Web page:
Thursday, July 06, 2006
So, went with the wife, some siblings and their spouses to Martin Short in Fame Becomes Me, a one man show with a cast of six. Now, I don’t usually go to the theatre, and this appears to be a lot different than most. I chose to go (and organize the evening) because I really enjoy the over-the-top entertainer that Short is.
Ed Grimley is featured very briefly, and Katherine Hepburn makes a shorter appearance. A personal favorite, Jackie Rodgers, Jr. is explained. Jiminy Glick is featured in a longer bit, as he interviewed a “random” audience member. I think that spot will be used for a celebrity in the crowd, as last night featured a person who is on CLTV, a cable-only local news channel. Once they get out of Chicago and have higher wattage stars, the bit will be funnier than it was last night, and last night it was very funny.
The other cast members, Mary Birdsong, Nicole Parker, Capathia Jenkins (who belts out the showstopper, as planned), and Brooks Ashmanskas, are all very funny and talented, at one point doing wickedly funny and accurate impressions of Jodie Foster and Renee Zellwegger. I am not sure if I ever saw another Jodie Foster impersonation, and I doubt I will see a better one.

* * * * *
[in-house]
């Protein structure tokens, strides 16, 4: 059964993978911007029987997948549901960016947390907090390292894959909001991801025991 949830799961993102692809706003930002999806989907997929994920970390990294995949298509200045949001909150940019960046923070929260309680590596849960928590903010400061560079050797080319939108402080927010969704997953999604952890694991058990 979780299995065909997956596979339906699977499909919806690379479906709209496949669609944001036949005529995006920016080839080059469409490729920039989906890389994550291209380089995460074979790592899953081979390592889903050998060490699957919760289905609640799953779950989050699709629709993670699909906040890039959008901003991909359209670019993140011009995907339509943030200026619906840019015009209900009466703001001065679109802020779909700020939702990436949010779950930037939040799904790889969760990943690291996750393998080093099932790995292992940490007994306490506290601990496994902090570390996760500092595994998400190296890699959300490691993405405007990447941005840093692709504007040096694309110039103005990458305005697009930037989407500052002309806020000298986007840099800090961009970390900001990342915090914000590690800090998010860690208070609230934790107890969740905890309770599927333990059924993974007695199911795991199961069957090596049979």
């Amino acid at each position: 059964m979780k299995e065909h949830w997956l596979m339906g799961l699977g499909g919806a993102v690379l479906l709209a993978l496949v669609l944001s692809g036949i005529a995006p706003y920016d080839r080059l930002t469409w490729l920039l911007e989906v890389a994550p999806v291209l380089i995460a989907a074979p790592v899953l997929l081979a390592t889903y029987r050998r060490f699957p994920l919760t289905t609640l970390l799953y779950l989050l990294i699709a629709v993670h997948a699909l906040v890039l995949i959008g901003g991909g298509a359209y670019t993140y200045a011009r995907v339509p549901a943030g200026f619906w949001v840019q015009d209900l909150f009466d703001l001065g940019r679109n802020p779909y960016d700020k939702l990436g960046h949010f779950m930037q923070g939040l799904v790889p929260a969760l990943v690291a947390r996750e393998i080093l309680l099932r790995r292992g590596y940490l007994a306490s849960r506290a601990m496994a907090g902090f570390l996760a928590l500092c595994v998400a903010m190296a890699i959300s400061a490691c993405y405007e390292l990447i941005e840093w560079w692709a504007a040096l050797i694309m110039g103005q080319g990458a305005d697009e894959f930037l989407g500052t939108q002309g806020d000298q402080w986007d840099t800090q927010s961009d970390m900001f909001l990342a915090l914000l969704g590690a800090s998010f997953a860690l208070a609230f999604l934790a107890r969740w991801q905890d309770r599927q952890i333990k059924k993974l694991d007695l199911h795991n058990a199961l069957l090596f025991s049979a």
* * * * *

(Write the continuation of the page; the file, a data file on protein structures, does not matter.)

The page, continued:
Mark Shaiman co-wrote the show and does a good job as a performer as well.
The framework for the show is the life story of Martin Short, though very little was truly part of his life. That fact was drilled into a potentially skeptical audience by the appearance of Martin’s very Canadian brother who was outraged with his and his family’s portrayal. Very astute SCTV fans will see that Short’s portrayal of his own father is the same as Brad Allen, Scrapco Metals boss.
Short’s actual role in Godspell was referred to, as he played Jesus’ stepbrother in a funny song. Most of the songs are short and very witty, making the pace of the show (especially in the first half) very quick.
That said, I wonder if the typical Broadway fan will appreciate or recognize the many show-bidness in-jokes and (pardon my Roy Leonard), sometimes rough language. Or maybe I am just hopelessly out of touch.